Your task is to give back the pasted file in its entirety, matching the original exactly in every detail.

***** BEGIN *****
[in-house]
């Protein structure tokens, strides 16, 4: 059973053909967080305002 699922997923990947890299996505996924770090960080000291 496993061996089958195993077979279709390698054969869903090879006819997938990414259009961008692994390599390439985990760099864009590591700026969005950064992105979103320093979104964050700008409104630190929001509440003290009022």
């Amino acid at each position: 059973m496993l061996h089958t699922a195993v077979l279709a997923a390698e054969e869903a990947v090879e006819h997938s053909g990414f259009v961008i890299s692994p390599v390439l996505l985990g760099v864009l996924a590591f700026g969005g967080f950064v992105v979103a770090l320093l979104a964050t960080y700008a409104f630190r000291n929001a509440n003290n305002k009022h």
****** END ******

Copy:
[in-house]
């Protein structure tokens, strides 16, 4: 059973053909967080305002 699922997923990947890299996505996924770090960080000291 496993061996089958195993077979279709390698054969869903090879006819997938990414259009961008692994390599390439985990760099864009590591700026969005950064992105979103320093979104964050700008409104630190929001509440003290009022």
């Amino acid at each position: 059973m496993l061996h089958t699922a195993v077979l279709a997923a390698e054969e869903a990947v090879e006819h997938s053909g990414f259009v961008i890299s692994p390599v390439l996505l985990g760099v864009l996924a590591f700026g969005g967080f950064v992105v979103a770090l320093l979104a964050t960080y700008a409104f630190r000291n929001a509440n003290n305002k009022h």